6. The qualifications for becoming a police officer, be it municipal, county or state, vary state by state. In Kentucky, you have to have either an associates degree from an accredited university, or four years of honorable military experience. You must also be able to pass a fairly strenuous physical fitness test, polygraph test, extensive background check, as well as a battery of oral interviews and written test. This is just the statewide standards for peace officer certification. Honestly, in order to get hired, you should at least have a Bachelors degree, or military experience as an Officer. Along with this, every agency has it's own unique testing battery added on to the aforementioned. Once you pass all this, you're faced with the competition...and there's plenty of that. I once applied for an agency I had worked for previously in a non-sworn capacity...thought I knew everyone well enough to stand a pretty good chance, plus my qualifications and experience were excellent...I found out in order to even qualify for an interview I would have had to have been better than 65 other applicants. So it's tough to get into the field...but that does not necessarily mean that the testing batteries are looking for the right qualities in a potential employee. There's a lot of, "I'm kin to ___," that happens in the field during the hiring process. For example, the husband of the niece of the Assistant Chief of the police department gets hired on, despite the fact that the job opening was listed publicly, and most of those that applied for the open position had more impressive qualifications than he. The fact that he might lack the level of professionalism necessary for the job; the professionalism that comes from education, and more importantly from previously working in a professional environment...will be obvious. He'll be the first one to use extreme force in a situation that doesn't call for it, or the one to mess-up and pull a pistol instead of a taser, as the adrenaline and pseudo-panic of the moment has taken hold of his mind.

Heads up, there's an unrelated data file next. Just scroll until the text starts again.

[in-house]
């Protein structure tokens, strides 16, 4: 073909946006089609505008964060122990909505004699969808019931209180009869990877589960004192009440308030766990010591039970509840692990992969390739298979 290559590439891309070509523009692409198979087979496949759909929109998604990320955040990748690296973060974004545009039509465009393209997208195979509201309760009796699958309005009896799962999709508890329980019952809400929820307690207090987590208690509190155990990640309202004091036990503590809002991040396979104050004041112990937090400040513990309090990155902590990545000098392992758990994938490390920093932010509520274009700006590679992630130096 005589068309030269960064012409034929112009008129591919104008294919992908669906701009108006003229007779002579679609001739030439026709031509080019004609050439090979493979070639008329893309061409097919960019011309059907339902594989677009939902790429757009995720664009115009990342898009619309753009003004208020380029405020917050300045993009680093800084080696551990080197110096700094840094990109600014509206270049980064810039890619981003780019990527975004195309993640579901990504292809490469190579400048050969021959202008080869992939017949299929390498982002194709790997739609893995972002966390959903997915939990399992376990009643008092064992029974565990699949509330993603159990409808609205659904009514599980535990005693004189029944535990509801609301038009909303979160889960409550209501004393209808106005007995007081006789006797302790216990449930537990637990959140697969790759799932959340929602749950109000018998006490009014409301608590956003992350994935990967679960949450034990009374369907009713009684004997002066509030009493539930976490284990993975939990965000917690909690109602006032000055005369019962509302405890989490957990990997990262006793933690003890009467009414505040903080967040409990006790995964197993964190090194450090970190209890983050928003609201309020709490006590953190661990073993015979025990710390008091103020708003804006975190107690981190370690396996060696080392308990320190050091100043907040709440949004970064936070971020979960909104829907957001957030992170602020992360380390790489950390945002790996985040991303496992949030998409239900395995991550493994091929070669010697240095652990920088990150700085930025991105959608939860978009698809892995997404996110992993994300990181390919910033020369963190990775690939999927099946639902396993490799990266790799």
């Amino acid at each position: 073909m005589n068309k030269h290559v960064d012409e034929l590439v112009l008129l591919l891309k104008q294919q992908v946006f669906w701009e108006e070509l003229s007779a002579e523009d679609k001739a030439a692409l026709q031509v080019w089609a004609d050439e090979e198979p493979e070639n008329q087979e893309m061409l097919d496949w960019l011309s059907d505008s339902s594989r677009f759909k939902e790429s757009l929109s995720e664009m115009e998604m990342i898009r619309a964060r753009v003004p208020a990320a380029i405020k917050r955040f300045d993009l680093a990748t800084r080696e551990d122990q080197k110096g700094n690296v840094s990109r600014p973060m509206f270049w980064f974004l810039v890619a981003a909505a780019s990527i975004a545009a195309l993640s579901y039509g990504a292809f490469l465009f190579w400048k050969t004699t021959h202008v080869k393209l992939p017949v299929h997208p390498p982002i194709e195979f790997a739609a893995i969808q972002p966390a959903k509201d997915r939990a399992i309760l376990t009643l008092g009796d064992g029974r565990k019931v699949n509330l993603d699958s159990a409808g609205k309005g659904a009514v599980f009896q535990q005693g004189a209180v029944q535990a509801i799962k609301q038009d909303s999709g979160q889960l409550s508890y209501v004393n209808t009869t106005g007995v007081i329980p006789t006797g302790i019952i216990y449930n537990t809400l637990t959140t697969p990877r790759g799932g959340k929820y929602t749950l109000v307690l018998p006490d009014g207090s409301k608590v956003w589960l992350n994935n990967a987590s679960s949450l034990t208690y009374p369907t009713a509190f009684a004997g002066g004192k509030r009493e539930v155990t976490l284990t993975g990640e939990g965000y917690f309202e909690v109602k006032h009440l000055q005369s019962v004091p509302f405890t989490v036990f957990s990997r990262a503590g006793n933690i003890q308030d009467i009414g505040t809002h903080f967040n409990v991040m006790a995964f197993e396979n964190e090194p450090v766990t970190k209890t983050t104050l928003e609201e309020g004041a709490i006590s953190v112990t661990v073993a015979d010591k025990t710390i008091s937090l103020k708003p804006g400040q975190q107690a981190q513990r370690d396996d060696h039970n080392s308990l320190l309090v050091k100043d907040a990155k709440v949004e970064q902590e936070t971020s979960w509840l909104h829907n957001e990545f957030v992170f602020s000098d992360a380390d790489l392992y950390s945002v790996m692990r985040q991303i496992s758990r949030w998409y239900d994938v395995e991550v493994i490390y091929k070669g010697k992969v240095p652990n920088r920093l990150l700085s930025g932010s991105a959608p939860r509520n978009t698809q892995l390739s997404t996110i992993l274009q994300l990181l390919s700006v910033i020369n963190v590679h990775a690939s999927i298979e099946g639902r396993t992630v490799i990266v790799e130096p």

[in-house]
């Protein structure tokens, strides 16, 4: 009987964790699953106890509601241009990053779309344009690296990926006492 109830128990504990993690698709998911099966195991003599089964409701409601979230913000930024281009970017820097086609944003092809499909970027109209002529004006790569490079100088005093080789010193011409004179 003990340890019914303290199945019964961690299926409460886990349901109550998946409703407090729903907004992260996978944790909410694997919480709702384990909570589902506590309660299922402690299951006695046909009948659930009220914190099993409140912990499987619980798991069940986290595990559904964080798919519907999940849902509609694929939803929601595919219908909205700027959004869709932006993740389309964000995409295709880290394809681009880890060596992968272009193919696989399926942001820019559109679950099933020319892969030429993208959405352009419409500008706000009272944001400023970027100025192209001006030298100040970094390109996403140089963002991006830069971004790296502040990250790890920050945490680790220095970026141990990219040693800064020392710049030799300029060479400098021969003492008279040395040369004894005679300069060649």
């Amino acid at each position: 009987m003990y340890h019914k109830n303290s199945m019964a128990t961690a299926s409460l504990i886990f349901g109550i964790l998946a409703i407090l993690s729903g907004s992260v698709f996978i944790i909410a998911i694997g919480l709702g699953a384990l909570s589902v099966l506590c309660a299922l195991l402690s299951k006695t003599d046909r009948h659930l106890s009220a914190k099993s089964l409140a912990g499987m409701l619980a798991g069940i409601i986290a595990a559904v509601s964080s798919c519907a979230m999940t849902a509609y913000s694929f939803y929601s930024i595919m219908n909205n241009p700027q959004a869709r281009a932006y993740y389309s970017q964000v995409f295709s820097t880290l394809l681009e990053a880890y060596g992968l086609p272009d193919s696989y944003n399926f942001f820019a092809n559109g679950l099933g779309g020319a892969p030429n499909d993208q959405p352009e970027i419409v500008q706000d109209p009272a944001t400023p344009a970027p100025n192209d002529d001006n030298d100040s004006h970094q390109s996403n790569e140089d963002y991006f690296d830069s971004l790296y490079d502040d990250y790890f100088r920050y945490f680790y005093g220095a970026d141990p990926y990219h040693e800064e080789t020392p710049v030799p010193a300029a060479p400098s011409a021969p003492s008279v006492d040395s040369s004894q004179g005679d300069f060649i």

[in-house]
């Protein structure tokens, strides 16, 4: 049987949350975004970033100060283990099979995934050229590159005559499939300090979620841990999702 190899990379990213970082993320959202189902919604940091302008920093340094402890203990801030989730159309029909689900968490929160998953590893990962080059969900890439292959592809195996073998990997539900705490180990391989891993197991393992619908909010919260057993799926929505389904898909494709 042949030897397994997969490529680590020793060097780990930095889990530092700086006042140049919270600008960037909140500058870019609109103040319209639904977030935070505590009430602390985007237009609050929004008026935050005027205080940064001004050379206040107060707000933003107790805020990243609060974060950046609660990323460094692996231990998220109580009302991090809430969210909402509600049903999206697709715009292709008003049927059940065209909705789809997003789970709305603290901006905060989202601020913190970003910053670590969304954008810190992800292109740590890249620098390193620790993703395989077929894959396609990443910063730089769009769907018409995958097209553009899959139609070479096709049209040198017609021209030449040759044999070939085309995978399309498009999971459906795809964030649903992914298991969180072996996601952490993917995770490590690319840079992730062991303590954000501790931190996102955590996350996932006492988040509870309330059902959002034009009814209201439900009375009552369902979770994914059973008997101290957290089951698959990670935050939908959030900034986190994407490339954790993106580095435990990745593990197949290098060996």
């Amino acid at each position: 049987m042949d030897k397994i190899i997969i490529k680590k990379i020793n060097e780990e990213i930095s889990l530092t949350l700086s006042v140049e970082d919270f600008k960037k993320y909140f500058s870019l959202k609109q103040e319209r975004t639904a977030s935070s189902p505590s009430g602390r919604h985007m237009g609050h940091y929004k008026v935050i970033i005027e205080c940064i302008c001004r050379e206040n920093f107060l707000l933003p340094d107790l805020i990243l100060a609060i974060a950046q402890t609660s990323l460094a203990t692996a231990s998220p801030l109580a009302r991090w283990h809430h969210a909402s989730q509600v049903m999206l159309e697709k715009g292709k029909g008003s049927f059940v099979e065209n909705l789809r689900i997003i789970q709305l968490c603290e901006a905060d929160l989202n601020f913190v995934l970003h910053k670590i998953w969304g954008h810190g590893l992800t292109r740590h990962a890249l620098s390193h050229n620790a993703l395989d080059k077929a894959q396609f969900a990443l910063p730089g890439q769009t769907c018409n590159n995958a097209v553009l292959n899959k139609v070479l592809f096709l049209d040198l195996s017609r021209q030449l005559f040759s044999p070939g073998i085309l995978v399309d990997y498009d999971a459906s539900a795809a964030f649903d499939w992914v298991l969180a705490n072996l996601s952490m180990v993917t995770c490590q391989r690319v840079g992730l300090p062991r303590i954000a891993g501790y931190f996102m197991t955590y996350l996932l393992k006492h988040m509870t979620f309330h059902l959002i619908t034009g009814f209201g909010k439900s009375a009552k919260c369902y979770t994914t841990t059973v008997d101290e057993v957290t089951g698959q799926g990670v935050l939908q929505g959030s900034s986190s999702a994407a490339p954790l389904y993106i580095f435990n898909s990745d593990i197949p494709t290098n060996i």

7. There is a positive correlation between aspects of law enforcement, and aspects of the Law itself. As the laws change, those who enforce the laws change as well. Not so much on a personal level; i.e., an individual officer restructures his beliefs and values system in order to justify his actions to himself.....instead it happens on a larger scale. For example, if I believed that persons should be able to freely use, buy or sell heroin...I would not work as a law enforcer in a jurisdiction where such acts are prohibited. For some, it is easier to make small compromises, and micro-justifications. For most, it is not. A great deal of this has to do with individual personality and values. It would be difficult to draw up an accurate percentage, but I would estimate that 70 percent of law enforcement officers currently employed chose the career because of the nature of the job, and how it lines up with their own values; protecting citizens' individual freedoms, public safety, etc. The other 30 percent could be composed of an aggregate, the majority of which possibly being those either in it for the money, or the power. Police pay scales usually place officers at the lower-middle class level...so the pursuit of monetary wealth is not a common motivation. The motivation of power could take the form of political power (intent to move up to chief, then become mayor...sheriff etc.) or just the carnal need to be in control of other persons. As the laws change on a drastic level, and police are charged with enforcing those laws, the ethics of the laws will often come into conflict with the values of the individual police officer. So, if privately owned firearms are arbitrarily declared as subjects of interstate trade (Hello H.R. 45), and therefore subject to the whim of congress, and further declared illegal, those officers whose values come into conflict with this - those who believe that it is fundamentally necessary for private citizens to be allowed to own firearms - will not enforce this law, and therefore will voluntarily leave or be forced to leave their respective agencies. So while 7 will leave, 3 will stay...not because they agree with the ethics of the new law, but because they are apathetic to it. So, summarily, the laws that make their way to the books, in a roundabout way, determine the aspects those who comprise the law enforcement community. As the laws change, the cops change. Again, not on an individual level...but different cops.